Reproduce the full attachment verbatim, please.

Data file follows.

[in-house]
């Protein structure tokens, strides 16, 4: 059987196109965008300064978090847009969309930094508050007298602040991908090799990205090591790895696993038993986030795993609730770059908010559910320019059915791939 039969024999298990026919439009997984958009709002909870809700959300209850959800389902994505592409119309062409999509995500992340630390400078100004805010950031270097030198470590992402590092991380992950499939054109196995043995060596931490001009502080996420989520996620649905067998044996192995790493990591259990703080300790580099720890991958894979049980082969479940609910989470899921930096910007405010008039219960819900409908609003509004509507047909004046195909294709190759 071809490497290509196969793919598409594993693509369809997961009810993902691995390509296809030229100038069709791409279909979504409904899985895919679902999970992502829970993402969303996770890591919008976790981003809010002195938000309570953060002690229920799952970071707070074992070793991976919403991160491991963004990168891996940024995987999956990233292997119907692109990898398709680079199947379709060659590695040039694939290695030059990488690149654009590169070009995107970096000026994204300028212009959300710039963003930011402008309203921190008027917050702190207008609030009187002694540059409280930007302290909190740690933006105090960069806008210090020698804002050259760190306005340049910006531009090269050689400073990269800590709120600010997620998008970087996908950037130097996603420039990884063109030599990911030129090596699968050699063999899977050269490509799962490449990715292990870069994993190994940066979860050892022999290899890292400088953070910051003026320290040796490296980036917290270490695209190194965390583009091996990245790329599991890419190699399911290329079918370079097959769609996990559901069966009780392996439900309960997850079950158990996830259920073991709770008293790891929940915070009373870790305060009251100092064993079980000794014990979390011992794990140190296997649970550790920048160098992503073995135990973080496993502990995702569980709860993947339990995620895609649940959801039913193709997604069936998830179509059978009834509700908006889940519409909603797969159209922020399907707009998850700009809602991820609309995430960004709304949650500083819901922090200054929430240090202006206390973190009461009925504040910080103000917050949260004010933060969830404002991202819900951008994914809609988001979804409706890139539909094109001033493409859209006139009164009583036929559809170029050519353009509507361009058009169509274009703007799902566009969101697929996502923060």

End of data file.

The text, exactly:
[in-house]
């Protein structure tokens, strides 16, 4: 059987196109965008300064978090847009969309930094508050007298602040991908090799990205090591790895696993038993986030795993609730770059908010559910320019059915791939 039969024999298990026919439009997984958009709002909870809700959300209850959800389902994505592409119309062409999509995500992340630390400078100004805010950031270097030198470590992402590092991380992950499939054109196995043995060596931490001009502080996420989520996620649905067998044996192995790493990591259990703080300790580099720890991958894979049980082969479940609910989470899921930096910007405010008039219960819900409908609003509004509507047909004046195909294709190759 071809490497290509196969793919598409594993693509369809997961009810993902691995390509296809030229100038069709791409279909979504409904899985895919679902999970992502829970993402969303996770890591919008976790981003809010002195938000309570953060002690229920799952970071707070074992070793991976919403991160491991963004990168891996940024995987999956990233292997119907692109990898398709680079199947379709060659590695040039694939290695030059990488690149654009590169070009995107970096000026994204300028212009959300710039963003930011402008309203921190008027917050702190207008609030009187002694540059409280930007302290909190740690933006105090960069806008210090020698804002050259760190306005340049910006531009090269050689400073990269800590709120600010997620998008970087996908950037130097996603420039990884063109030599990911030129090596699968050699063999899977050269490509799962490449990715292990870069994993190994940066979860050892022999290899890292400088953070910051003026320290040796490296980036917290270490695209190194965390583009091996990245790329599991890419190699399911290329079918370079097959769609996990559901069966009780392996439900309960997850079950158990996830259920073991709770008293790891929940915070009373870790305060009251100092064993079980000794014990979390011992794990140190296997649970550790920048160098992503073995135990973080496993502990995702569980709860993947339990995620895609649940959801039913193709997604069936998830179509059978009834509700908006889940519409909603797969159209922020399907707009998850700009809602991820609309995430960004709304949650500083819901922090200054929430240090202006206390973190009461009925504040910080103000917050949260004010933060969830404002991202819900951008994914809609988001979804409706890139539909094109001033493409859209006139009164009583036929559809170029050519353009509507361009058009169509274009703007799902566009969101697929996502923060």